(AP Photo/Evan Vucci)
Opinion writer

This morning, I speculated that Donald Trump might blow up the congressional GOP strategy of “repeal and delay” by insisting that Republicans stick to his insistence, made in a post-election interview, that repeal and replace be done “simultaneously.” Trump seemed reluctant to sign a repeal measure that leaves the Affordable Care Act’s replacement open to doubt — since, after all, he repeatedly promised to replace it with “something terrific,” and suggested this would be easy to do.

Well, now Trump has indeed weighed in again along those lines. He said in a new interview with the New York Times that, yes, he wants repeal and replace to be “simultaneous,” or close to it. But here’s the rub: Trump is also claiming he wants repeal to happen right away, which means, inevitably, that he wants repeal and replace to happen right away:

Mr. Trump, who seemed unclear about the timing of already scheduled votes in Congress this week, demanded a repeal vote “probably some time next week,” and said “the replace will be very quickly or simultaneously, very shortly thereafter.”

That demand is very likely impossible. Republicans in Congress are nowhere close to agreement on a major health bill that would replace President Obama’s signature domestic achievement….

But Mr. Trump said there was no cause for delay. And he said he would not accept a delay of more than a few weeks before a replacement plan was voted on.

“Long to me would be weeks,” he said. “It won’t be repeal and then two years later go in with another plan.” That directly contradicts House Speaker Paul D. Ryan’s plans.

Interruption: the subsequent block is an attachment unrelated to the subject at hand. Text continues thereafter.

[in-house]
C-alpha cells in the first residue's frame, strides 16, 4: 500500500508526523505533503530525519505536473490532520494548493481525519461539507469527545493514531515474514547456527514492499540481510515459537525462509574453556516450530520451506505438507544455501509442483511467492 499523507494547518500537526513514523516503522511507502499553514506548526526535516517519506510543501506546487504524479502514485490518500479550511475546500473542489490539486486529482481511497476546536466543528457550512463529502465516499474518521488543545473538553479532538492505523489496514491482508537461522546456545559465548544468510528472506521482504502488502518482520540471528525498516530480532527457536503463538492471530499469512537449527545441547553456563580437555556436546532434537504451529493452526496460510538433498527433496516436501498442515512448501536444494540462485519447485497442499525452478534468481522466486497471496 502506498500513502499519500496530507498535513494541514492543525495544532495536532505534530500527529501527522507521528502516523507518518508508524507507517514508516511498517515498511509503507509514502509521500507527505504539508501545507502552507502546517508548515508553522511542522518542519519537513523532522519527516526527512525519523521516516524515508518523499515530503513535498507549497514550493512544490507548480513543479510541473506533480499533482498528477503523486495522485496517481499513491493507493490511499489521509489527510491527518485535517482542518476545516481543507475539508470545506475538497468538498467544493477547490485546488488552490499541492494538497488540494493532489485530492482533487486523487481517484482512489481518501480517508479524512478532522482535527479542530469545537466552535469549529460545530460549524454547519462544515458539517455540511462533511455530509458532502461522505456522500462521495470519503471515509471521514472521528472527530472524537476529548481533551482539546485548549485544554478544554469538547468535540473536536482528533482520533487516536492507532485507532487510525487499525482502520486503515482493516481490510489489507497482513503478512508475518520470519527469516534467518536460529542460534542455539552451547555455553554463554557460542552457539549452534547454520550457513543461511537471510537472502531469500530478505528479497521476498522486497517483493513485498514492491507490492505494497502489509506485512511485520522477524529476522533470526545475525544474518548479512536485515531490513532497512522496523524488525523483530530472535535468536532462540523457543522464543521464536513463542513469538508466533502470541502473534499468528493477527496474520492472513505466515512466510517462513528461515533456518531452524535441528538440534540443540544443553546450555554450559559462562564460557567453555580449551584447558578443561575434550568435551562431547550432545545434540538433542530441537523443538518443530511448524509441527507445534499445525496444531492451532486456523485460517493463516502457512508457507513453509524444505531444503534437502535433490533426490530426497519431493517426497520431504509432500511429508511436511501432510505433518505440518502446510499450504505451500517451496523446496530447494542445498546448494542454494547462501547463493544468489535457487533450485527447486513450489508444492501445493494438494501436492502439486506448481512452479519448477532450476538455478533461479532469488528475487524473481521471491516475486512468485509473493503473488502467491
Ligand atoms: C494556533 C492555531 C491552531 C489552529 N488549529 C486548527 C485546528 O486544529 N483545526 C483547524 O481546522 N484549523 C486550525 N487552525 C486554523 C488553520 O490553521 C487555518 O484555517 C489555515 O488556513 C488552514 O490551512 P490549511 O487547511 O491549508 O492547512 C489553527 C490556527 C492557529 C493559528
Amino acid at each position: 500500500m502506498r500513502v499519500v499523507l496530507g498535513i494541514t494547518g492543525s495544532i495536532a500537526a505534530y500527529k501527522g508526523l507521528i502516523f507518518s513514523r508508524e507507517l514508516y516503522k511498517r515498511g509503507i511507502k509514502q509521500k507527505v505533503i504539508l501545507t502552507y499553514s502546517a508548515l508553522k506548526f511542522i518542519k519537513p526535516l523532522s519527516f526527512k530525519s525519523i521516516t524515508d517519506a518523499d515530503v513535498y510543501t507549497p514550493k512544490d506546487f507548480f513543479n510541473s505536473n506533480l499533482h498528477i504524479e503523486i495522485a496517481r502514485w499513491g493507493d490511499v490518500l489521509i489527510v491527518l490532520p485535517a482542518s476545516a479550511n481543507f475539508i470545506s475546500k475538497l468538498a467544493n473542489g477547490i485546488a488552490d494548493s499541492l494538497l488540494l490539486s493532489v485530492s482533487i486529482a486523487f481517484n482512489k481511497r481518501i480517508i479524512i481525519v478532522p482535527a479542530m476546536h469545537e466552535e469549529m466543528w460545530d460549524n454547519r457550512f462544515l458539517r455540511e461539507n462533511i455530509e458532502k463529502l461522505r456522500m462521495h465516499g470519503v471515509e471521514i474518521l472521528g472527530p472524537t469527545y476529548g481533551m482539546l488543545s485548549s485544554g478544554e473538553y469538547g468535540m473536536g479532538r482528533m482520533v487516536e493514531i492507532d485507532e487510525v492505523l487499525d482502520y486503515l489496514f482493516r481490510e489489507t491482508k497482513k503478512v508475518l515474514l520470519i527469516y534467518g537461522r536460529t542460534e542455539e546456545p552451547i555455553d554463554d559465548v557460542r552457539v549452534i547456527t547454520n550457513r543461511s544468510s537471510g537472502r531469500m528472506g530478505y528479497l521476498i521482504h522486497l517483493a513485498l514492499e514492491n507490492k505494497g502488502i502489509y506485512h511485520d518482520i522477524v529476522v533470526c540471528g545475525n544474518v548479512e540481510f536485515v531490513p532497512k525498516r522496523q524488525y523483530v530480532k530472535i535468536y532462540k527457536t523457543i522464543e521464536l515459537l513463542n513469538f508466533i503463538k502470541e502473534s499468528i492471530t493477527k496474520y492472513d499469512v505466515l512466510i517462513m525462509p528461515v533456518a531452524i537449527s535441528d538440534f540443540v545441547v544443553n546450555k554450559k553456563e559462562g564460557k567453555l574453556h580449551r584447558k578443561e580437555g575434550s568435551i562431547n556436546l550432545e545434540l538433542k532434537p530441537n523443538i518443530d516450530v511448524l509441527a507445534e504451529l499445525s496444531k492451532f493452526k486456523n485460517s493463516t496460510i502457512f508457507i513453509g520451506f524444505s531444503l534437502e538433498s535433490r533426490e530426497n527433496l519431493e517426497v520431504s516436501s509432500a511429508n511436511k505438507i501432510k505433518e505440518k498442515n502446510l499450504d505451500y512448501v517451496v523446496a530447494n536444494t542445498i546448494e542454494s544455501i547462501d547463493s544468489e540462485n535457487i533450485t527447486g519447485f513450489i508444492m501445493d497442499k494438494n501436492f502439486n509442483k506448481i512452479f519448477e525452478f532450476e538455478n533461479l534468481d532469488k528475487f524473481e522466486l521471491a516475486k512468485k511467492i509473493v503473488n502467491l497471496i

Trump apparently doesn’t have a firm grasp of the specifics here, on multiple levels. He doesn’t seem aware of the voting schedule that congressional Republicans are operating from (the first step in the process comes this week with a vote on a budget resolution; he thinks the repeal vote itself is happening right away, when in fact the repeal vote isn’t set to emerge from congressional committees until the end of the month).

Nor does Trump seem aware of the specifics of the argument among Republicans right now over how to go about repeal. The question is whether to delay the repeal vote in order to create more time to create a replacement first, as some Republicans want to do. Trump wants them to fast-track both of them, which kind of misses the whole point. Indeed, Trump doesn’t seem to grasp just how far away Republicans are from elaborating a replacement, let alone reaching consensus on it — or if he does, he doesn’t care about such niggling details.

But in a way, you can read this as a kind of poetic justice — as a kind of calling of the GOP bluff. Republicans have long agreed that Obamacare is a huge disaster, so of course it goes without saying that it should be scrapped immediately. Republicans have also long agreed that the only thing preventing them from getting rid of the ACA and replacing it with far better GOP reform ideas is, of course, Obama’s presence in the White House. So of course it goes without saying that, now that a Republican president is taking over, congressional Republicans should just send him something replacing it immediately.